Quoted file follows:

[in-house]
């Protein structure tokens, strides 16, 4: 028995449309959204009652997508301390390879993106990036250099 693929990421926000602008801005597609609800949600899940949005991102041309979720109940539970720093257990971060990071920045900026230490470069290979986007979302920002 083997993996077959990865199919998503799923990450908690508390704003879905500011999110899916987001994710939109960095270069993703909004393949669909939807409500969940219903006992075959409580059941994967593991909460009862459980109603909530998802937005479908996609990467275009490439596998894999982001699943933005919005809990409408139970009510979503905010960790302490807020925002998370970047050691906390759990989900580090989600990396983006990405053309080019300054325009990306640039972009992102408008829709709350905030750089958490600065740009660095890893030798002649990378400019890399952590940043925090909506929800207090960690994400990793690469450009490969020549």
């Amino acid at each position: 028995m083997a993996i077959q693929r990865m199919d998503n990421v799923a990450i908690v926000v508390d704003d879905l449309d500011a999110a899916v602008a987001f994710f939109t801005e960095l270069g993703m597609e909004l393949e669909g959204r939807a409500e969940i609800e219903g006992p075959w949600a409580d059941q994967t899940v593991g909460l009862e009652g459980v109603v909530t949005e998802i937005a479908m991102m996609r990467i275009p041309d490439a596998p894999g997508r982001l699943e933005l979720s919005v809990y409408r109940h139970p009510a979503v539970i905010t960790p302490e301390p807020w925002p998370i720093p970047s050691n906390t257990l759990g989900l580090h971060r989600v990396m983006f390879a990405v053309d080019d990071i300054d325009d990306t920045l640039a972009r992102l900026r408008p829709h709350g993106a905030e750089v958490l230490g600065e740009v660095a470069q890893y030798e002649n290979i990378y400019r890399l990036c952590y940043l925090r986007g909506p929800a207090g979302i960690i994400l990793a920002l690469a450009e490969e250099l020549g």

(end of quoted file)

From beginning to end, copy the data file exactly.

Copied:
[in-house]
């Protein structure tokens, strides 16, 4: 028995449309959204009652997508301390390879993106990036250099 693929990421926000602008801005597609609800949600899940949005991102041309979720109940539970720093257990971060990071920045900026230490470069290979986007979302920002 083997993996077959990865199919998503799923990450908690508390704003879905500011999110899916987001994710939109960095270069993703909004393949669909939807409500969940219903006992075959409580059941994967593991909460009862459980109603909530998802937005479908996609990467275009490439596998894999982001699943933005919005809990409408139970009510979503905010960790302490807020925002998370970047050691906390759990989900580090989600990396983006990405053309080019300054325009990306640039972009992102408008829709709350905030750089958490600065740009660095890893030798002649990378400019890399952590940043925090909506929800207090960690994400990793690469450009490969020549």
């Amino acid at each position: 028995m083997a993996i077959q693929r990865m199919d998503n990421v799923a990450i908690v926000v508390d704003d879905l449309d500011a999110a899916v602008a987001f994710f939109t801005e960095l270069g993703m597609e909004l393949e669909g959204r939807a409500e969940i609800e219903g006992p075959w949600a409580d059941q994967t899940v593991g909460l009862e009652g459980v109603v909530t949005e998802i937005a479908m991102m996609r990467i275009p041309d490439a596998p894999g997508r982001l699943e933005l979720s919005v809990y409408r109940h139970p009510a979503v539970i905010t960790p302490e301390p807020w925002p998370i720093p970047s050691n906390t257990l759990g989900l580090h971060r989600v990396m983006f390879a990405v053309d080019d990071i300054d325009d990306t920045l640039a972009r992102l900026r408008p829709h709350g993106a905030e750089v958490l230490g600065e740009v660095a470069q890893y030798e002649n290979i990378y400019r890399l990036c952590y940043l925090r986007g909506p929800a207090g979302i960690i994400l990793a920002l690469a450009e490969e250099l020549g």